In a story the details of which are just beginning to dribble out, Israeli airline El Al and the credit card company Heritage Affinity Services (HAS Visa) are no longer in a cooperative agreement.
HAS allows owners to designate Israel-related charities as beneficiaries of their purchases. It also provides – or at least provided – the opportunity to collect “points” towards the purchase of many goods, including El Al airlines tickets. As such, it is a highly valued card in the American Jewish community.
The severance occurred without any advance notice. Customers in El Al’s frequent flyer group, “Matmid” received an email notice on Thursday morning, April 24, with the peremptory note that: “The point conversion program with HAS credit cards has ended.”
One HAS client, Helene from New York, who was collecting HAS points specifically for a flight to Israel told JewishPress.com that she was shocked by the email, and feels that El Al just robbed her.
HAS points which have already been converted to use for El Al tickets will be honored, but no other HAS points – including those already collected but not yet converted – can be used towards El Al ticket purchases.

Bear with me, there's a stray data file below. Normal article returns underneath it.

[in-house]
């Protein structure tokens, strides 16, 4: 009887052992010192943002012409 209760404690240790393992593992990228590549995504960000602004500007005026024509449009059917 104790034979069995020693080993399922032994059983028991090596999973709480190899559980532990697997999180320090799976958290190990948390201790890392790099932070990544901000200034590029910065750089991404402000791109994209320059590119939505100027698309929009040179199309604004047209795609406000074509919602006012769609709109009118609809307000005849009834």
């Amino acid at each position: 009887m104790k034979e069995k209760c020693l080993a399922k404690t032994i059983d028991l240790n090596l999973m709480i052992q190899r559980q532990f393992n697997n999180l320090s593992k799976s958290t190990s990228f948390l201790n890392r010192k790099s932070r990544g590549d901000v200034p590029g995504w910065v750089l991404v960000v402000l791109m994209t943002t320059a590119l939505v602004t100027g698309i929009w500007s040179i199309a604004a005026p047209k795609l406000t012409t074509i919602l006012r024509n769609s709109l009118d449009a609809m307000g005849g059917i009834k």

El Al customer service representatives told frustrated customers that the divorce was a “mutual decision,” while the HAS service representatives were not even initially aware of the severance. According to HAS, after consultation with management, the decision was made by El Al.
Many American Jews use the HAS card especially in order to collect “points” which can be used towards El Al airline tickets. At least one card holder explained to The Jewish Press that the El Al arrangement was a major reason why many people became HAS cardholders.
Some customers have already been told that collected points will not be redeemed by the airline, although they will continue to be eligible for the many other discounts and services offered by HAS.
One Israeli, much of whose family lives in the States, wants El Al to, at the very least, provide a grace period for customers who have been collecting points in good faith.
“I think El Al has an obligation to honor the points for the next few weeks, so those of us who have collected enough for a ticket, can convert them now. This is very unfair and unethical.”
About the Author: Lori Lowenthal Marcus is the US correspondent for The Jewish Press. She is a recovered lawyer who previously practiced First Amendment law and taught in Philadelphia-area graduate and law schools.
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